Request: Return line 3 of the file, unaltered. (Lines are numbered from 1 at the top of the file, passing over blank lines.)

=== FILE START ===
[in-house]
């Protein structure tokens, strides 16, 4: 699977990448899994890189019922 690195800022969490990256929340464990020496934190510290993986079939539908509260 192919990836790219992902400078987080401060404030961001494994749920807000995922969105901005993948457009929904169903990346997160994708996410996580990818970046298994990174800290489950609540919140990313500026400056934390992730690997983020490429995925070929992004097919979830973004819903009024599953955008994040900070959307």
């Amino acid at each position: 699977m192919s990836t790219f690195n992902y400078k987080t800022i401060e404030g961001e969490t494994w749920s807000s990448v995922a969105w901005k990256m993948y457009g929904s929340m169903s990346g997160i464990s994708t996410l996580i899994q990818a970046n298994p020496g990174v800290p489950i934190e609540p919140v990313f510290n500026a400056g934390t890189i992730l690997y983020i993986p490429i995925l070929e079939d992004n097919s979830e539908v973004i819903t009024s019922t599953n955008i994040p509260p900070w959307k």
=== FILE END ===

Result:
């Amino acid at each position: 699977m192919s990836t790219f690195n992902y400078k987080t800022i401060e404030g961001e969490t494994w749920s807000s990448v995922a969105w901005k990256m993948y457009g929904s929340m169903s990346g997160i464990s994708t996410l996580i899994q990818a970046n298994p020496g990174v800290p489950i934190e609540p919140v990313f510290n500026a400056g934390t890189i992730l690997y983020i993986p490429i995925l070929e079939d992004n097919s979830e539908v973004i819903t009024s019922t599953n955008i994040p509260p900070w959307k």